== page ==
Z Gallery Arts is delighted to present Xie Lei’s first solo show in Vancouver and in Canada. The young and very promising Chinese artist will exhibit twelve paintings that he specially made for this exhibition.
Xie Lei uses a fiery imagination to coalesce various cultures – the Chinese and Western ones – in a truly unique manner. Neither a strictly figurative nor abstract painter, he jostles the classical codes of representation. His sensibility, his subtlety and acuity invite us to cast a different glance at our world.
His tenacity and his education started this process. The solid training he received at China Central Academy of Fine Arts (CAFA) in Beijing gave him the means to fully master painting techniques. His brushstroke can be delicate, transparent or thickly textured, and his color choice – often monochromatic – is intense. Xie Lei’s paintings, large or small, demonstrate how well the artist can use the medium to connect with today’s viewers despite the multitude of digital images that global and instant communication produce, and that threaten to drown us. His studies, first at the École Nationale Supérieure des Beaux-Arts de Paris (ENSBA) where he graduated with Honors, then at Hunter College (New York) and finally at the Royal College of Art (London), strengthened his determination to create a truly personal body of work. In Paris, in April 2016, he enrolled in a practice-based PhD, a new research program jointly established by the Ministry of Culture and the Ministry of Education and became the first ENSBA student to receive the title of Dr. in Visual Arts with Honors. The title of his thesis was « Entre Chien et Loup. Poétique de l’Etrange pour un Peintre d’Aujourd’hui » (“Between Wolf and Dog – Poetry of the Strange for a Painter of Today”).
Poe’s Garden, which is both the exhibition title and the name for the largest format he has ever painted (63 × 188.9 in), reflects the confluence of the cultures he came across. The works of Pu Songling, Borges and Edgar Allan Poe where the fantastic and the surreal always introduce a new way to envision reality, nurtured Xie Lei’s imagination. An often desolate and fearsome nature plays an important part in Poe’s tales, particularly in the three that Baudelaire translated, and perhaps more so than in the texts of the two other writers. Xie Lei gives us a monumental landscape where hands or perhaps flowers burst out of a scorched field. At first glance, the painting appears to be very dark, only filled with an austere black when it is actually made of a combination of multiple shades of purple and green. But then the eye is drawn to the red and orange motifs that shimmer on the canvas. The triptyque could remind us of Monet’s Nymphéas, but Poe’s Garden was not painted outside and does not attempt to be a faithful rendition of reality – it is a mental landscape. It would be better echoed by Richard Serra’s sculptures – these immense sheets of steel attacked by rust.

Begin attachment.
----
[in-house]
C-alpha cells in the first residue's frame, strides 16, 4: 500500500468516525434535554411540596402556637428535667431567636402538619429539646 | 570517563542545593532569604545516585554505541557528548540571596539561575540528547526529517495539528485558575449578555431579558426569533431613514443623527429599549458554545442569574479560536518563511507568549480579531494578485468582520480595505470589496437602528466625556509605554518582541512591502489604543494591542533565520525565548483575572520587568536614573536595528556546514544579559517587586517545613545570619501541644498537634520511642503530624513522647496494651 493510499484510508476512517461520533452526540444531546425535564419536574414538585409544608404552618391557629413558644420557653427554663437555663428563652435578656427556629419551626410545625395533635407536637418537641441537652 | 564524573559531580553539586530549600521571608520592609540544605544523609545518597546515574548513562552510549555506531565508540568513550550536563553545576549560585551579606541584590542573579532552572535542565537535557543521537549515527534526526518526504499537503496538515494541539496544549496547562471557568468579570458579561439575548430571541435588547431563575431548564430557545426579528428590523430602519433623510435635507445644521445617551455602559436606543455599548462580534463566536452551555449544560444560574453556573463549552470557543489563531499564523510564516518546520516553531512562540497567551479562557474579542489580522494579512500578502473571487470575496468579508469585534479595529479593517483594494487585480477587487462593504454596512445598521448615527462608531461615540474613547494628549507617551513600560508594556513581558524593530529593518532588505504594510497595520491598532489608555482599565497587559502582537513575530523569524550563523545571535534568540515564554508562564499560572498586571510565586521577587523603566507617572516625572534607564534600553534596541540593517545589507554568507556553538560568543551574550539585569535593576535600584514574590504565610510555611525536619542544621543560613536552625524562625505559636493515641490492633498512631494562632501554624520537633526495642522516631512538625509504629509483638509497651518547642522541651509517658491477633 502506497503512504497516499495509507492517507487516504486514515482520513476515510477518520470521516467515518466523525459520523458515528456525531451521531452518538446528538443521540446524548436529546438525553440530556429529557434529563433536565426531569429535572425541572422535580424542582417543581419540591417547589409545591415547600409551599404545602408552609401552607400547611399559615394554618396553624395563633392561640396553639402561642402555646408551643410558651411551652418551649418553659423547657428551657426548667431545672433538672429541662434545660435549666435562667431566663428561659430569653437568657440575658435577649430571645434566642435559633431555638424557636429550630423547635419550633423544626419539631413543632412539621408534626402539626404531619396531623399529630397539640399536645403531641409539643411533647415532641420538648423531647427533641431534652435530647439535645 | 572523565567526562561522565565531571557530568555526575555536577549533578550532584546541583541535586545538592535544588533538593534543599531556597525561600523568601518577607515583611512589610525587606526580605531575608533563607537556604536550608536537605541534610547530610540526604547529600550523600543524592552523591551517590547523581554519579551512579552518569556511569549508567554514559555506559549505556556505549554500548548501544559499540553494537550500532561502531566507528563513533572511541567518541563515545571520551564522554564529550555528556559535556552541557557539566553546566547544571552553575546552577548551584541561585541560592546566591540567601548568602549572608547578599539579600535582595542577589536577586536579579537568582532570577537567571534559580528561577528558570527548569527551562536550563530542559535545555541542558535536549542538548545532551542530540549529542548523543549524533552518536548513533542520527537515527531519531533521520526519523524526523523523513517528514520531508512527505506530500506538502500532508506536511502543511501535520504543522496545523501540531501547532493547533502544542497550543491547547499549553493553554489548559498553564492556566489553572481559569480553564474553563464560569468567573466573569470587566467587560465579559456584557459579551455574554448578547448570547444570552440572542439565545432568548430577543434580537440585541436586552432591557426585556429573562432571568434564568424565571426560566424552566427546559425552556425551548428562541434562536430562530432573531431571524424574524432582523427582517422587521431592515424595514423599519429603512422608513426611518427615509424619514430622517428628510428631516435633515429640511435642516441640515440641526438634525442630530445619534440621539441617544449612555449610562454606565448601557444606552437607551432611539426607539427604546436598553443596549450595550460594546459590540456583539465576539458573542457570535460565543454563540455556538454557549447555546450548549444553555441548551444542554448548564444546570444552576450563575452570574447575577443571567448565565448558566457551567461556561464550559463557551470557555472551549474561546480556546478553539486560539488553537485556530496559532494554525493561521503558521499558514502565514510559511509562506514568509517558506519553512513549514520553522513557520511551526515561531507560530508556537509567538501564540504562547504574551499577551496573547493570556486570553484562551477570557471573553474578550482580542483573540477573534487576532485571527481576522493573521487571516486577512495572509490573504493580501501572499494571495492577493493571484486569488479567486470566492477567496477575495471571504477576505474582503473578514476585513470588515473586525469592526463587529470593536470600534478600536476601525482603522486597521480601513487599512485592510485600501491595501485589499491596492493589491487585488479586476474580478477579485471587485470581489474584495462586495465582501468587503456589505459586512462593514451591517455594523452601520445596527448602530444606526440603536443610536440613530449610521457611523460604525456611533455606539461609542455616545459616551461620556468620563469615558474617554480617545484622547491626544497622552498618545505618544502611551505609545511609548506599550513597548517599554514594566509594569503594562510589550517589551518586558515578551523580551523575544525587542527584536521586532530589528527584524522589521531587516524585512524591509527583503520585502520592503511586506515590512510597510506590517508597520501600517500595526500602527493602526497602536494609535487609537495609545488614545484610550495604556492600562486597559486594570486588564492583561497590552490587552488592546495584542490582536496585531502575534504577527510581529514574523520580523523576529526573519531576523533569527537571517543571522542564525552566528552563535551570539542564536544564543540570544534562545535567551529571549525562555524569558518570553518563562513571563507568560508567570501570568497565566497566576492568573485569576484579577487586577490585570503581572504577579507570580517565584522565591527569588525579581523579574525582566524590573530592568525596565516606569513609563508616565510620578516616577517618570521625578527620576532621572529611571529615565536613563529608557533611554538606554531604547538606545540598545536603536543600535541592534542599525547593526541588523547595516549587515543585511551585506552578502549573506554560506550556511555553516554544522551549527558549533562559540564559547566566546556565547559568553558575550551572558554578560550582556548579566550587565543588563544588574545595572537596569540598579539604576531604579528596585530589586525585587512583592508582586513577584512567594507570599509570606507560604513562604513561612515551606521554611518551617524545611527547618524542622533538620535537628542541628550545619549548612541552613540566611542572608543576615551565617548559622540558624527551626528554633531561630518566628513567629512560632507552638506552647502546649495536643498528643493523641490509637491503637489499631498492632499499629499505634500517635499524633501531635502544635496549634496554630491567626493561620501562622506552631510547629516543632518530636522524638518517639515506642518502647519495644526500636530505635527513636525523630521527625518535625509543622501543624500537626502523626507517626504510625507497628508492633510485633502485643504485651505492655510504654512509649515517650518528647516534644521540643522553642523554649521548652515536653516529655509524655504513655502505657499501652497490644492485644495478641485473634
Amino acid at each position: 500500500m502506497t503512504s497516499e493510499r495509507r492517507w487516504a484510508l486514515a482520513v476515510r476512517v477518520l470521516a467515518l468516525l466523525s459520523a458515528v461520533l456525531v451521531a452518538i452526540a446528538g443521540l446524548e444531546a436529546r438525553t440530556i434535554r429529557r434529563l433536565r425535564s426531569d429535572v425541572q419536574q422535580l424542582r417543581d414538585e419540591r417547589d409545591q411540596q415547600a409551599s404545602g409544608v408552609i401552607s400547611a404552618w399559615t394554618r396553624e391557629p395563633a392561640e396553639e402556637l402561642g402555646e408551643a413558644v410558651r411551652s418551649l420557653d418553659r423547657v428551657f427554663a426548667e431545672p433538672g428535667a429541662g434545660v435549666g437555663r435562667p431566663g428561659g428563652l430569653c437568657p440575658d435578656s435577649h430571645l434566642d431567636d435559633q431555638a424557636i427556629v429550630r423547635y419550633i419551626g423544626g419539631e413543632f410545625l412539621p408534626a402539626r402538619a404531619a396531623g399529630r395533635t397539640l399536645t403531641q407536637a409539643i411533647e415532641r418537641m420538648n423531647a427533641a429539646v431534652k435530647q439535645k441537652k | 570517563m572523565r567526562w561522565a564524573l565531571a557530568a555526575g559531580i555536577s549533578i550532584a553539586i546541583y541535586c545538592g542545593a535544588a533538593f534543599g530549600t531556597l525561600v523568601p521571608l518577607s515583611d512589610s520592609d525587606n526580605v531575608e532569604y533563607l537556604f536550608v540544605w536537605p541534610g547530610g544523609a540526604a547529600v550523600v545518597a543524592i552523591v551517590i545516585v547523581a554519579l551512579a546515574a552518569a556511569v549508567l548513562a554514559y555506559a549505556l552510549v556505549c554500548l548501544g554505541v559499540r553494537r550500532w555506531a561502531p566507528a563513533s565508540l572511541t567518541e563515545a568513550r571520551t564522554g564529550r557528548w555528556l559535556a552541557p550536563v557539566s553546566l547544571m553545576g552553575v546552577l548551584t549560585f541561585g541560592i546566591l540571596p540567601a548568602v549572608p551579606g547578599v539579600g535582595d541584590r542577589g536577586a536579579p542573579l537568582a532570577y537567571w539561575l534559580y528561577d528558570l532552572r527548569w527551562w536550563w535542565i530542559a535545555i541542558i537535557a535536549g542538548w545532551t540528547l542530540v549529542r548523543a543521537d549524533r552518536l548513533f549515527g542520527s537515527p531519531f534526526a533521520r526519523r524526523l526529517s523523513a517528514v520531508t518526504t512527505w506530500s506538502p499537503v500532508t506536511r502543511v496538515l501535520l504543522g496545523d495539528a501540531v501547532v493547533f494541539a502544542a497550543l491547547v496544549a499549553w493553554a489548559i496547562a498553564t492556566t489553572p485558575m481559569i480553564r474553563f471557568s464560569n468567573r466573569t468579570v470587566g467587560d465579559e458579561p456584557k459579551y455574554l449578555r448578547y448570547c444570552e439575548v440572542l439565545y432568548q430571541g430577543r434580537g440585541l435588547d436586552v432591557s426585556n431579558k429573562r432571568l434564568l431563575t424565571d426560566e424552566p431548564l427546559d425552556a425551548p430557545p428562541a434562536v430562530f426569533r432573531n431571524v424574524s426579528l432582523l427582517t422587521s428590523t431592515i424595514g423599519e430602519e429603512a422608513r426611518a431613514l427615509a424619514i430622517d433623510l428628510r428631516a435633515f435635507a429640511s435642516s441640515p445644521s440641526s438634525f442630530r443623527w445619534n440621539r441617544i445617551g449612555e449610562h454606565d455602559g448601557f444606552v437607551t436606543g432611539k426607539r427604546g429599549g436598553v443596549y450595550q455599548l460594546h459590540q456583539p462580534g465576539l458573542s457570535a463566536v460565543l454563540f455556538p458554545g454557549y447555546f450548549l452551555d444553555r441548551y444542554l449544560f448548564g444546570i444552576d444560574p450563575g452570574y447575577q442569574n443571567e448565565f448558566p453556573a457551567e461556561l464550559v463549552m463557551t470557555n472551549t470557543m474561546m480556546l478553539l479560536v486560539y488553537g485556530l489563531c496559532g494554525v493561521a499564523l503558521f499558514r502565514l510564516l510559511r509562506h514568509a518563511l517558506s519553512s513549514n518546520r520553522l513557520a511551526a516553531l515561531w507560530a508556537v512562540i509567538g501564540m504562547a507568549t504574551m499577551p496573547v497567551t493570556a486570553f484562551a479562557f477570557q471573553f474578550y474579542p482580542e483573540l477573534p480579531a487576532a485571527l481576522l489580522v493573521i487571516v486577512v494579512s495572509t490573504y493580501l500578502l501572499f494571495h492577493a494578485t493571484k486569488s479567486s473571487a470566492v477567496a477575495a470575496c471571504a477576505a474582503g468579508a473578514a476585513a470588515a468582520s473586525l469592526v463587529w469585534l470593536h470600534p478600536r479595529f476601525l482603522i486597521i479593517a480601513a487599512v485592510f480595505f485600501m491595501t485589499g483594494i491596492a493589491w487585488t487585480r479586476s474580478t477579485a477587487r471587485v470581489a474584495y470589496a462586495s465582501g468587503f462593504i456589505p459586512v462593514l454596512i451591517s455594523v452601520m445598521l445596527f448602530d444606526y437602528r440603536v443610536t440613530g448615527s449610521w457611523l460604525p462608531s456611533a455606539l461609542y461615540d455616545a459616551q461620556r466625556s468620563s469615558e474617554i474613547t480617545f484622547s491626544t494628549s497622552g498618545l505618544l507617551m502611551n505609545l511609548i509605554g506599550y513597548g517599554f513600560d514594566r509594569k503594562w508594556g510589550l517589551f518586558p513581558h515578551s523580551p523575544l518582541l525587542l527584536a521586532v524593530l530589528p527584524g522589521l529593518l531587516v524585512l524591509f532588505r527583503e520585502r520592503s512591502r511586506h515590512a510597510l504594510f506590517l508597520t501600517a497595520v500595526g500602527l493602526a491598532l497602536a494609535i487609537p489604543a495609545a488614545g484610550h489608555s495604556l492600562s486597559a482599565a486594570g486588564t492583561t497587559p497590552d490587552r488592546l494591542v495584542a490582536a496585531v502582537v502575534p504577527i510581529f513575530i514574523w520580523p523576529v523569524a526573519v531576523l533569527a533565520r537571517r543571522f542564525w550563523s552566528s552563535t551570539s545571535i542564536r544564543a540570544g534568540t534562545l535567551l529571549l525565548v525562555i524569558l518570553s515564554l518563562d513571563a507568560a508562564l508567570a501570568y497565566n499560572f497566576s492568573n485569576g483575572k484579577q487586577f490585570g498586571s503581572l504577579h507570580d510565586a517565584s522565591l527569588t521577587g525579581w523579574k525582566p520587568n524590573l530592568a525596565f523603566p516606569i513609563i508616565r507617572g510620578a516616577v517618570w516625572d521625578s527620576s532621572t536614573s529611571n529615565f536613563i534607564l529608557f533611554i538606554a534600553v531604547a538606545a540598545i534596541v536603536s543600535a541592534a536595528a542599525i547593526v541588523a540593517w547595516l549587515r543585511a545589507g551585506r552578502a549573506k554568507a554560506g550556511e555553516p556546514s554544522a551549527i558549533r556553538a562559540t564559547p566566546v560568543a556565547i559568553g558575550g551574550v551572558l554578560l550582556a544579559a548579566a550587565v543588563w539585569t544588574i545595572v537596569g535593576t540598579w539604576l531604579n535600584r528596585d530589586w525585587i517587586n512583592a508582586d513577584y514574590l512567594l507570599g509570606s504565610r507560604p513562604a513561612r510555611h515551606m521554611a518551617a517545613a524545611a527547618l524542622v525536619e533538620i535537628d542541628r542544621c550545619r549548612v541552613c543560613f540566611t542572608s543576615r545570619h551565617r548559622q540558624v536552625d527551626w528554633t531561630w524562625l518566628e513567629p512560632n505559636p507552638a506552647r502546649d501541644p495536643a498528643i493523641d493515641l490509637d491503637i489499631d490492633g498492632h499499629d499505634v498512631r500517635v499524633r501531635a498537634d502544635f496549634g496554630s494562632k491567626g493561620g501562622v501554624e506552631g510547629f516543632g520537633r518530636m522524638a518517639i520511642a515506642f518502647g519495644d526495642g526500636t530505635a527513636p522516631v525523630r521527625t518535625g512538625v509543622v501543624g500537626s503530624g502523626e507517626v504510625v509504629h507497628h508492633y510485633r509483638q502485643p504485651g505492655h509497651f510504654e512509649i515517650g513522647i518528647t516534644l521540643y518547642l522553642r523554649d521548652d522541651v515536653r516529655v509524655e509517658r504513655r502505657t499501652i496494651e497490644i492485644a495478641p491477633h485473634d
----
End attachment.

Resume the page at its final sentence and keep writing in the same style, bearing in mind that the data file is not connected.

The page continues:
Revert to Origin, another large format is an allegory based on Chinese philosophy and on the importance it gives to reincarnation. The style is clean, and the simple brushstroke alludes to leaves being leisurely moved by a breeze: time is suspended; the colors, like the leaves, are shades of copper; the landscape is abstract, supernatural: 落叶归根 Falling leaves return to their roots.
The exhibition’s medium and small formats evoke vignettes of life, snapshots in which imagination transforms reality, where the mundane becomes extraordinary and even intriguing. Other works allude to the search for the meaning of life, for identity and to the sense of vulnerability that we may all experience. Some paintings could remind us of current affairs, but the artist distrusts immediacy and prefers to keep his distance. He will not exploit tragic situations or deliver a direct message. The semantic field widens and each painting reveals the ambiguity, the duality and the antagonism that lie at the heart of any situation. Xie Lei uses painting to tell without telling.
Xie Lei was born in 1983 in Anhui Province and now works and lives in Paris where the Galerie Anne de Villepoix regularly organizes solo shows of his work. Xie Lei had a solo show at the Galerie Charlotte Moser in Geneva in 2012, two in 2011 and 2013 at Feasts Projects in Hong Kong and one in 2012 at the Fondation Yishu 8 in Beijing. The Marlborough Gallery showed his work in New York in 2008. French public institutions organized solo shows of his work at Château d’Ardelay in Herbiers (2014), Les Rencontres d’Art Contemporain in Cahors (2014), the Palais des Beaux-Arts in Paris (2016). In 2010 he participated in a group show at the Fondation Ricard and, in 2012, at the Saline Royale in Arc-et-Senans. His works are now part of private collections in Europe (particularly in France) and in China.